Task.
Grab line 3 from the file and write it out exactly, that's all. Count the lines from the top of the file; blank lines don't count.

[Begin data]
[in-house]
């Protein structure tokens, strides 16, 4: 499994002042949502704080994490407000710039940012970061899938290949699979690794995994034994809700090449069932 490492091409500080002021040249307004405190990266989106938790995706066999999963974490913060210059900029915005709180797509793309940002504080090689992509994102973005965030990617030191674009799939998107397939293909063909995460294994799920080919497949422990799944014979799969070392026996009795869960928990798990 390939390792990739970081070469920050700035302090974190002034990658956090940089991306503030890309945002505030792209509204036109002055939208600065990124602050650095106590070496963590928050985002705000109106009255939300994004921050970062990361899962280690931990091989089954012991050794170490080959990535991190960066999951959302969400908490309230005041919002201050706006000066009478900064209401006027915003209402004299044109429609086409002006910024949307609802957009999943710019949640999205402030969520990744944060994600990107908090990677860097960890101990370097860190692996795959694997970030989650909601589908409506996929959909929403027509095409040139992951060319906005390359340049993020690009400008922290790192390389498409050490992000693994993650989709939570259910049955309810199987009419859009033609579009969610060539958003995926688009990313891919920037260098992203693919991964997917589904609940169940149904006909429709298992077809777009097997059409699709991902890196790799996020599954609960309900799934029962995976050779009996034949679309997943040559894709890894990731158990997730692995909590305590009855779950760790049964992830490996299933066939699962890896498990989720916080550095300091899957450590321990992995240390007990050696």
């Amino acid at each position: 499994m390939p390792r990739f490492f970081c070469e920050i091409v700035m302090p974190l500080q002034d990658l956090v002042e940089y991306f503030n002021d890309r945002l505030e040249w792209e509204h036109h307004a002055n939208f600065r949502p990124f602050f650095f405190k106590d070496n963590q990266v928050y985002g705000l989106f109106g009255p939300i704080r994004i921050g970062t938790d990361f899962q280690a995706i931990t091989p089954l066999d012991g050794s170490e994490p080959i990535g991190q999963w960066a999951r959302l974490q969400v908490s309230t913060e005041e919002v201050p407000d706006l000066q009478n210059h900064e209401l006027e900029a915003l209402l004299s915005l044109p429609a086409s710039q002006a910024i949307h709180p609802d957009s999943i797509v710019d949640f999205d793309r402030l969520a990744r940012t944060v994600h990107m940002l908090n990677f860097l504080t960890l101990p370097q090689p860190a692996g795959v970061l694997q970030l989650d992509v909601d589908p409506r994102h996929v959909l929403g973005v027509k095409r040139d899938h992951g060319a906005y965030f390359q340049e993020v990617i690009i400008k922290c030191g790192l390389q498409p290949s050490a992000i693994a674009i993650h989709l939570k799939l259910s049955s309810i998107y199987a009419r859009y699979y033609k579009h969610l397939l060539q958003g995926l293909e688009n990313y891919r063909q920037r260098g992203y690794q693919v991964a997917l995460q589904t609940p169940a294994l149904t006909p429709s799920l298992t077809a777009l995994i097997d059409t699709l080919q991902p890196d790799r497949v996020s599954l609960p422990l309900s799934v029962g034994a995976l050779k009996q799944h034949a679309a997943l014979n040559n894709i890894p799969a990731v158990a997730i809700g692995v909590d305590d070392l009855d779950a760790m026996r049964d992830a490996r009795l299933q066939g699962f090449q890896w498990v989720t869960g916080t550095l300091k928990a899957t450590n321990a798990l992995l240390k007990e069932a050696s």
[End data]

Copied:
């Amino acid at each position: 499994m390939p390792r990739f490492f970081c070469e920050i091409v700035m302090p974190l500080q002034d990658l956090v002042e940089y991306f503030n002021d890309r945002l505030e040249w792209e509204h036109h307004a002055n939208f600065r949502p990124f602050f650095f405190k106590d070496n963590q990266v928050y985002g705000l989106f109106g009255p939300i704080r994004i921050g970062t938790d990361f899962q280690a995706i931990t091989p089954l066999d012991g050794s170490e994490p080959i990535g991190q999963w960066a999951r959302l974490q969400v908490s309230t913060e005041e919002v201050p407000d706006l000066q009478n210059h900064e209401l006027e900029a915003l209402l004299s915005l044109p429609a086409s710039q002006a910024i949307h709180p609802d957009s999943i797509v710019d949640f999205d793309r402030l969520a990744r940012t944060v994600h990107m940002l908090n990677f860097l504080t960890l101990p370097q090689p860190a692996g795959v970061l694997q970030l989650d992509v909601d589908p409506r994102h996929v959909l929403g973005v027509k095409r040139d899938h992951g060319a906005y965030f390359q340049e993020v990617i690009i400008k922290c030191g790192l390389q498409p290949s050490a992000i693994a674009i993650h989709l939570k799939l259910s049955s309810i998107y199987a009419r859009y699979y033609k579009h969610l397939l060539q958003g995926l293909e688009n990313y891919r063909q920037r260098g992203y690794q693919v991964a997917l995460q589904t609940p169940a294994l149904t006909p429709s799920l298992t077809a777009l995994i097997d059409t699709l080919q991902p890196d790799r497949v996020s599954l609960p422990l309900s799934v029962g034994a995976l050779k009996q799944h034949a679309a997943l014979n040559n894709i890894p799969a990731v158990a997730i809700g692995v909590d305590d070392l009855d779950a760790m026996r049964d992830a490996r009795l299933q066939g699962f090449q890896w498990v989720t869960g916080t550095l300091k928990a899957t450590n321990a798990l992995l240390k007990e069932a050696s």